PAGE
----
The Texas Tribune January 15, 2019NewsComments Off on “The abuse was structural:” Report Offers Glimpse of Life Inside Now-Empty Tornillo Migrant Camp
The tent city popped up over the summer, about 40 miles from El Paso, as the U.S. government sought more space to hold hundreds of unaccompanied teenagers caught crossing the Rio Grande from places like Honduras and Guatemala.
It was supposed to be a temporary solution, but a one-month contract to operate the camp stretched to two months, then three, then into the holidays as its population swelled.
After holding more than 6,000 immigrant teenagers over its seven-month lifespan, the controversial detention center — which drew a steady stream of protestors and fact-finding members of Congress who took tours and denounced what they saw — saw the last of its detainees leave last week. Many were placed with family members or other sponsors in the U.S. while others were sent to different facilities to continue their detention.
In this report, CityLab explores life inside Tornillo, its place in the history of American detention camps and what the place symbolized for the people who call that corner of West Texas home.
The Texas Tribune January 11, 2019NewsComments Off on Tornillo Tent City for Youth Migrants is Now Empty, Texas Congressman Says
A Texas congressman said Friday that the federal government has officially removed all children from the Tornillo detention center for undocumented migrant youths, ending more than half a year of operation for a facility that was decried by critics as a “tent city” and served as a symbol of President Donald Trump’s hardline approach to immigration.
U.S. Rep. Will Hurd, a Republican whose West Texas district includes Tornillo, announced the closure on Twitter, saying he had been told about it by the facility’s management.
“This tent city should never have stood in the first place, but it is welcome news that it will be gone,” Hurd said.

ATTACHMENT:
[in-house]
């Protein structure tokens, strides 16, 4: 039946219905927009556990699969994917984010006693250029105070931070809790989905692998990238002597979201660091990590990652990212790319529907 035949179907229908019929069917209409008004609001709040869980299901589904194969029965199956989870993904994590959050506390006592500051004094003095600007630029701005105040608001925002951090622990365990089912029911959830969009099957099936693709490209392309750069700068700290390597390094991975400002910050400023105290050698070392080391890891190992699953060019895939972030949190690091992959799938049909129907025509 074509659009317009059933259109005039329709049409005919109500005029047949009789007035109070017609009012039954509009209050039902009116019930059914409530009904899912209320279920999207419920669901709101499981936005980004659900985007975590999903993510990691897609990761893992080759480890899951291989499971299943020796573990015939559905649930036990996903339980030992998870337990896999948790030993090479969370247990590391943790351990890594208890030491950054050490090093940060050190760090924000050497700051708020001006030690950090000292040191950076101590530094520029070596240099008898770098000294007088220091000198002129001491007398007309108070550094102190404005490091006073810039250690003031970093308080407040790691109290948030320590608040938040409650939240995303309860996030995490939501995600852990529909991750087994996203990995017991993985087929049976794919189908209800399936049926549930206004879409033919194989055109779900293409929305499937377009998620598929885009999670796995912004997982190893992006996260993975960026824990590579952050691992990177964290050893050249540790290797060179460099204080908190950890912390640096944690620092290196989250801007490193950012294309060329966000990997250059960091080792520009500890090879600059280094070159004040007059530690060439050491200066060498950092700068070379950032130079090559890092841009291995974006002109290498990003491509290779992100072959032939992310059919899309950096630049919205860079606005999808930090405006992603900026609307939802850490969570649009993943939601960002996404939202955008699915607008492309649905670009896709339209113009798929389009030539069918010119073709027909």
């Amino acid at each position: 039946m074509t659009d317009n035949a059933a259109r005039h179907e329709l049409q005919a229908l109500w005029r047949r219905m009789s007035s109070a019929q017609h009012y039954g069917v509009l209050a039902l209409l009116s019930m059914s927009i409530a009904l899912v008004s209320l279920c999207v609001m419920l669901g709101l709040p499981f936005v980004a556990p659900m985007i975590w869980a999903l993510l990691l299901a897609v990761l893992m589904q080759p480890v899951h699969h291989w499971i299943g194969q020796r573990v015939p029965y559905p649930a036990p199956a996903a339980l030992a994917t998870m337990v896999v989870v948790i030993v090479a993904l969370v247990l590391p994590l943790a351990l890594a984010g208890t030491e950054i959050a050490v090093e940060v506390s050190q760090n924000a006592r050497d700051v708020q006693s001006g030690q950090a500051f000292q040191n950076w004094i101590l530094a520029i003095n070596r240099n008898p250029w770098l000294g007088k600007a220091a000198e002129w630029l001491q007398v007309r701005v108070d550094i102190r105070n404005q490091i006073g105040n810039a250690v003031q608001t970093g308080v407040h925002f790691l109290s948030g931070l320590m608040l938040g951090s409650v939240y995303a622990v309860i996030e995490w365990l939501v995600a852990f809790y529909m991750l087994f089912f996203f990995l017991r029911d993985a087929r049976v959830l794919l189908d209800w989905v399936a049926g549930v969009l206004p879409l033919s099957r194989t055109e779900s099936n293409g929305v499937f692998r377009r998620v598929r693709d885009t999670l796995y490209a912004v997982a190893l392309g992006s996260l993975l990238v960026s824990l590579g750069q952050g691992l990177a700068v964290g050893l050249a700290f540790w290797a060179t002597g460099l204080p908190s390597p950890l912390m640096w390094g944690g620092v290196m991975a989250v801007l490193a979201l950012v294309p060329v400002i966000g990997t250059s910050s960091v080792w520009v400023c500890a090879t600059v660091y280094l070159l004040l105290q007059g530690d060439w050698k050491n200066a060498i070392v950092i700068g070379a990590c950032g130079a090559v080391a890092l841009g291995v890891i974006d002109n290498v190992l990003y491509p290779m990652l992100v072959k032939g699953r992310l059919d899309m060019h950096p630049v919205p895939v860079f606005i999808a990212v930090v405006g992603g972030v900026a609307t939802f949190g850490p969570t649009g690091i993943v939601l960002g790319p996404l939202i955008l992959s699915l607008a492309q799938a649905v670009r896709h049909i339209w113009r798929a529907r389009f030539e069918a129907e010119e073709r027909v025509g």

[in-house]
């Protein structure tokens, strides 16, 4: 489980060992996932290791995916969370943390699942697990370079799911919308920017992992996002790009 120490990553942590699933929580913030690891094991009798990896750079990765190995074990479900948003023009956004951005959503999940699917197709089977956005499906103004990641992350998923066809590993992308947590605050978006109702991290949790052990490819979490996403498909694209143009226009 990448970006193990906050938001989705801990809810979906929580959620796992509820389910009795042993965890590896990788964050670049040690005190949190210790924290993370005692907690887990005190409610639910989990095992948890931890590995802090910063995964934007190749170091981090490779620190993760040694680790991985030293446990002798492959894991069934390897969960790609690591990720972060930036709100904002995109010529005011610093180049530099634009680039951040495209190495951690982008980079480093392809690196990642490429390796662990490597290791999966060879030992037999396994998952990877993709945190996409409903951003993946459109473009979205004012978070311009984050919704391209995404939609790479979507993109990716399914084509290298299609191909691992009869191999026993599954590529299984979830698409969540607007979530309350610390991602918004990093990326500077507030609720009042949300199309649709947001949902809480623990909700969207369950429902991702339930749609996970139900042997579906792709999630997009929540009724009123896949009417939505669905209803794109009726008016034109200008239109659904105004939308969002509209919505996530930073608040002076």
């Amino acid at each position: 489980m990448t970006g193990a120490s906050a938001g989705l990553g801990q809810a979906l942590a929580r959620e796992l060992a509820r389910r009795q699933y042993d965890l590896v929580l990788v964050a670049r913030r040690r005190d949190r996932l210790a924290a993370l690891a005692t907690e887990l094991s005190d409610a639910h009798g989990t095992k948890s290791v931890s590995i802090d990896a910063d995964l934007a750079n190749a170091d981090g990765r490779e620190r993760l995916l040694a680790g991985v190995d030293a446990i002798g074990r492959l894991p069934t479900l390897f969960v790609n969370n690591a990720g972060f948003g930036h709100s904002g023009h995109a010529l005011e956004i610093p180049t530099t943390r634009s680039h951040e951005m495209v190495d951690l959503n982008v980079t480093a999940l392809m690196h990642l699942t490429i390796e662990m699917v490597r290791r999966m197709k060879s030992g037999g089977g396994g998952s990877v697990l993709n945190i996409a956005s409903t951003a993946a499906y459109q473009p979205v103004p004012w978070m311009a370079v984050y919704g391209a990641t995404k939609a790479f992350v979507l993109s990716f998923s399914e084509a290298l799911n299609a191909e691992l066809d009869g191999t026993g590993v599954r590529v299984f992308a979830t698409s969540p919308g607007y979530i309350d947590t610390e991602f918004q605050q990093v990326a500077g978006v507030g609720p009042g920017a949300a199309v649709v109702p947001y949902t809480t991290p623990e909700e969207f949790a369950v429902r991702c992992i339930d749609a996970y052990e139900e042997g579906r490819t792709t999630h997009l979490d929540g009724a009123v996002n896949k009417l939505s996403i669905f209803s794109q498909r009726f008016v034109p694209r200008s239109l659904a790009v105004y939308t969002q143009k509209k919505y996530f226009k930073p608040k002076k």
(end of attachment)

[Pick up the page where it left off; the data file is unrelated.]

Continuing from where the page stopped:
BREAKING: I just talked with the management at the Tornillo facility – the last kid just left. This tent city should never have stood in the first place but it is welcome news that it will be gone.
The U.S. Department of Health and Human Services, which oversees the center, did not immediately respond to requests for comment.
The hasty closure comes after Texas-based contractor BCFS Health and Human Services and the federal government originally signed a 30-day contract to operate the facility in June. That contract was extended multiple times, despite BCFS officials arguing that the center was not a long-term solution.
The organization’s president, Kevin Dinnin, told Vice News on Friday that he sent the federal government a letter in December saying the facility wouldn’t accept any more children. The government began taking steps to close Tornillo soon after, Vice reported.
“We as an organization finally drew the line,” Dinnin told Vice. “You can’t keep taking children in and not releasing them.”
The U.S. Department of Health and Human Services confirmed the pending closure this week. As of Tuesday, there were still 850 children being held in the facility. The department said at the time that it expected the vast majority of the children at the facility to be released “to a suitable sponsor by the end of the month.”
At one time, the facility held more than 2,500 children. It has been the site of numerous protests, drawing politicians from across the country to Texas to urge the Trump administration to shut it down.
News of the closure was applauded by many of those politicians, along with immigrant rights groups.
“Tornillo was a symbol of this administration’s deep inhumanity as shown by their willingness to hold tens of thousands of migrant children in detention,” said Fernando Garcia, executive director of the Border Network for Human Rights.
The Texas Tribune July 10, 2018NewsComments Off on U.S. and Mexico Discussing a Deal that Could Slash Migration at the Border
MEXICO CITY — While President Trump regularly berates Mexico for “doing nothing” to stop illegal migration, behind the scenes the two governments are considering a deal that could drastically curtail the cross-border migration flow.
The proposal, known as a “safe third country agreement,” would potentially require asylum seekers transiting through Mexico to apply for protection in that nation rather than in the United States. It would allow U.S. border guards to turn back such asylum seekers at border crossings and quickly return to Mexico anyone who has already entered illegally seeking refuge, regardless of their nationality.
U.S. officials believe this type of deal would discourage many Central American families from trying to reach the United States. Their soaring numbers have strained U.S. immigration courts and overwhelmed the U.S. government’s ability to detain them. The Trump administration says the majority are looking for jobs — rather than fleeing persecution — and are taking advantage of American generosity to gain entry and avoid deportation.